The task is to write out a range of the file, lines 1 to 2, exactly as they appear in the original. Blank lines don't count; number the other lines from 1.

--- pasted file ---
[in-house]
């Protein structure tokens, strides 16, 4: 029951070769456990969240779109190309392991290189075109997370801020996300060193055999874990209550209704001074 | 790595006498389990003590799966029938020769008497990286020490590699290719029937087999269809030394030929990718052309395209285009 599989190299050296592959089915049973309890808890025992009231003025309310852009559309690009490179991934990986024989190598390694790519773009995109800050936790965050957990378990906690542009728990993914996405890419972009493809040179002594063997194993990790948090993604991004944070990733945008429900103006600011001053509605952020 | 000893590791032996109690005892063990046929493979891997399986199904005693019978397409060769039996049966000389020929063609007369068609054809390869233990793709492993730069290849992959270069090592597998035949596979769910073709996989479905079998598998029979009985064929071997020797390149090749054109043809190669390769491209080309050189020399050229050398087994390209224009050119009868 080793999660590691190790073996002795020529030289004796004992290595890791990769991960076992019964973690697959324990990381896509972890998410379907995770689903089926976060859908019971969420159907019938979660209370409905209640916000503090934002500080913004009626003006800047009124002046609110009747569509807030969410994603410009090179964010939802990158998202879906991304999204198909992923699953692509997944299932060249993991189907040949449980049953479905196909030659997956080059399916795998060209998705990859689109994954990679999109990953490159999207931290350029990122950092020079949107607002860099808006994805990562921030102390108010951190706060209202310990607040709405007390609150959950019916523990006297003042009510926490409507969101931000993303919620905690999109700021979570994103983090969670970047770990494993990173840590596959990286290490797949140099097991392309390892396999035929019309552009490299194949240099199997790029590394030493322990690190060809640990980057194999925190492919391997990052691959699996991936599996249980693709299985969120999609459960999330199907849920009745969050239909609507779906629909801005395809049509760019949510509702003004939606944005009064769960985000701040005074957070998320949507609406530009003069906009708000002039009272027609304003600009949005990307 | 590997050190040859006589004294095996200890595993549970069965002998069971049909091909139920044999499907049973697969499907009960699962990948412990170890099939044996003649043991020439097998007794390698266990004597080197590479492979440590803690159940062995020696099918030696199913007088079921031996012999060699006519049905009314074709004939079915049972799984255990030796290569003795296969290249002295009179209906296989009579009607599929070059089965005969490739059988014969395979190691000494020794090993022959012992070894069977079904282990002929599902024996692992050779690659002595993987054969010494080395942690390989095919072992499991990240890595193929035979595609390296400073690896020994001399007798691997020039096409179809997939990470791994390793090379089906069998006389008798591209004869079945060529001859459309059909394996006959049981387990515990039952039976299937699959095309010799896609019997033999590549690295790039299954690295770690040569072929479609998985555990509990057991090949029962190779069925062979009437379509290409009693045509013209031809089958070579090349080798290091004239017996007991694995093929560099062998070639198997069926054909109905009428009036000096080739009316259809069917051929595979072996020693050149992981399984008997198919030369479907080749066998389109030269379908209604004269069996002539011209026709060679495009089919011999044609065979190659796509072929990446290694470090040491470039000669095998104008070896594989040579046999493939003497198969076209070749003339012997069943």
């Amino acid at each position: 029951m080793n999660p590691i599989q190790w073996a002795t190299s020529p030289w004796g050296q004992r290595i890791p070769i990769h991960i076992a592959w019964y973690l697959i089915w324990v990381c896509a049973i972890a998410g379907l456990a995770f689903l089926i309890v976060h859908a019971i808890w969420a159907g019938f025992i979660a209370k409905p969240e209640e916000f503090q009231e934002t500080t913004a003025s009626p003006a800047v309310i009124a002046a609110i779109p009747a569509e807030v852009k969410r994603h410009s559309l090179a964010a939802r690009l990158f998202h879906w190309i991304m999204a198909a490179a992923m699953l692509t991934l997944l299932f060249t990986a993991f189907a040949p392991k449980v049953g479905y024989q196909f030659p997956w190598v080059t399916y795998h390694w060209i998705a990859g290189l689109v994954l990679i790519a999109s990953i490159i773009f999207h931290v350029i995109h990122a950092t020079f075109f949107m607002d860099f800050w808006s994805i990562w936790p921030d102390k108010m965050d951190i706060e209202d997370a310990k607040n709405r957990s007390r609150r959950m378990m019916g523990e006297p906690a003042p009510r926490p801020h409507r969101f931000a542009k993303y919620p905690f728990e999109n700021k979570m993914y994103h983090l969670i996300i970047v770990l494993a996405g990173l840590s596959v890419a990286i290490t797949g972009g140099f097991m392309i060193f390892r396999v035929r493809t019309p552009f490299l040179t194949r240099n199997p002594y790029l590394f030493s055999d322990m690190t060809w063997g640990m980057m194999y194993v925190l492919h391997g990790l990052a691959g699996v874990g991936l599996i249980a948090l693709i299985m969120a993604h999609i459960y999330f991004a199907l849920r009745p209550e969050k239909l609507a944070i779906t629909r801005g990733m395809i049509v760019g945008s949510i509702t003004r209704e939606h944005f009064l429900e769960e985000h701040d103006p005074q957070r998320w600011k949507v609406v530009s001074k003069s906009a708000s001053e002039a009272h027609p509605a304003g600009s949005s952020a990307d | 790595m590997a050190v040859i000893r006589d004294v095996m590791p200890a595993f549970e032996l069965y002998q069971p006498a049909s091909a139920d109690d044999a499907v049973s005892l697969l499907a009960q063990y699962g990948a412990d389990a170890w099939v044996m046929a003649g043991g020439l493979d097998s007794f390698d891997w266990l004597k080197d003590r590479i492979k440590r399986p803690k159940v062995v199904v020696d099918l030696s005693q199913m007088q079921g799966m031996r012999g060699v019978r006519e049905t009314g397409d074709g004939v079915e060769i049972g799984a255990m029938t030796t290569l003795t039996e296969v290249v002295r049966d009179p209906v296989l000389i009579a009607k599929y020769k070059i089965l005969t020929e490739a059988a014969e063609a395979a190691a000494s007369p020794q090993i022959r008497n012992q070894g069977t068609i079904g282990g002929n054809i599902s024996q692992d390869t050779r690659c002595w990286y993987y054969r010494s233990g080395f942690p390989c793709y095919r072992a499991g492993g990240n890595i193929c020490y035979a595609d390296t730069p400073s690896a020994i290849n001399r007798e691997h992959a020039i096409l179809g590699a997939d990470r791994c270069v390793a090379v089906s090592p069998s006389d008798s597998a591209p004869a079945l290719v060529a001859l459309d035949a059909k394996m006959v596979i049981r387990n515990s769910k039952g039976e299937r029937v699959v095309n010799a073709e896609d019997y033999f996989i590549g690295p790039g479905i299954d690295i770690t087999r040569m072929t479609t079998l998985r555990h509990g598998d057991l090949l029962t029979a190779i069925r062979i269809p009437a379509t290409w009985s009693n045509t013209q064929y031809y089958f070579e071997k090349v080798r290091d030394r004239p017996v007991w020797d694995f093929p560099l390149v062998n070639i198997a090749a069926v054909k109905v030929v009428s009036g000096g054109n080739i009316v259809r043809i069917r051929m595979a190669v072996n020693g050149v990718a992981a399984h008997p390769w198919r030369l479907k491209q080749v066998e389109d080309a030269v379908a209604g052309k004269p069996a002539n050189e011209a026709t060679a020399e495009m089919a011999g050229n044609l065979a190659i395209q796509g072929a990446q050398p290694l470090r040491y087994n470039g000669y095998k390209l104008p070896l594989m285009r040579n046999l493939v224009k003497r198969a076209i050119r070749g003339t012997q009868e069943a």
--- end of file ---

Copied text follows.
[in-house]
């Protein structure tokens, strides 16, 4: 029951070769456990969240779109190309392991290189075109997370801020996300060193055999874990209550209704001074 | 790595006498389990003590799966029938020769008497990286020490590699290719029937087999269809030394030929990718052309395209285009 599989190299050296592959089915049973309890808890025992009231003025309310852009559309690009490179991934990986024989190598390694790519773009995109800050936790965050957990378990906690542009728990993914996405890419972009493809040179002594063997194993990790948090993604991004944070990733945008429900103006600011001053509605952020 | 000893590791032996109690005892063990046929493979891997399986199904005693019978397409060769039996049966000389020929063609007369068609054809390869233990793709492993730069290849992959270069090592597998035949596979769910073709996989479905079998598998029979009985064929071997020797390149090749054109043809190669390769491209080309050189020399050229050398087994390209224009050119009868 080793999660590691190790073996002795020529030289004796004992290595890791990769991960076992019964973690697959324990990381896509972890998410379907995770689903089926976060859908019971969420159907019938979660209370409905209640916000503090934002500080913004009626003006800047009124002046609110009747569509807030969410994603410009090179964010939802990158998202879906991304999204198909992923699953692509997944299932060249993991189907040949449980049953479905196909030659997956080059399916795998060209998705990859689109994954990679999109990953490159999207931290350029990122950092020079949107607002860099808006994805990562921030102390108010951190706060209202310990607040709405007390609150959950019916523990006297003042009510926490409507969101931000993303919620905690999109700021979570994103983090969670970047770990494993990173840590596959990286290490797949140099097991392309390892396999035929019309552009490299194949240099199997790029590394030493322990690190060809640990980057194999925190492919391997990052691959699996991936599996249980693709299985969120999609459960999330199907849920009745969050239909609507779906629909801005395809049509760019949510509702003004939606944005009064769960985000701040005074957070998320949507609406530009003069906009708000002039009272027609304003600009949005990307 | 590997050190040859006589004294095996200890595993549970069965002998069971049909091909139920044999499907049973697969499907009960699962990948412990170890099939044996003649043991020439097998007794390698266990004597080197590479492979440590803690159940062995020696099918030696199913007088079921031996012999060699006519049905009314074709004939079915049972799984255990030796290569003795296969290249002295009179209906296989009579009607599929070059089965005969490739059988014969395979190691000494020794090993022959012992070894069977079904282990002929599902024996692992050779690659002595993987054969010494080395942690390989095919072992499991990240890595193929035979595609390296400073690896020994001399007798691997020039096409179809997939990470791994390793090379089906069998006389008798591209004869079945060529001859459309059909394996006959049981387990515990039952039976299937699959095309010799896609019997033999590549690295790039299954690295770690040569072929479609998985555990509990057991090949029962190779069925062979009437379509290409009693045509013209031809089958070579090349080798290091004239017996007991694995093929560099062998070639198997069926054909109905009428009036000096080739009316259809069917051929595979072996020693050149992981399984008997198919030369479907080749066998389109030269379908209604004269069996002539011209026709060679495009089919011999044609065979190659796509072929990446290694470090040491470039000669095998104008070896594989040579046999493939003497198969076209070749003339012997069943």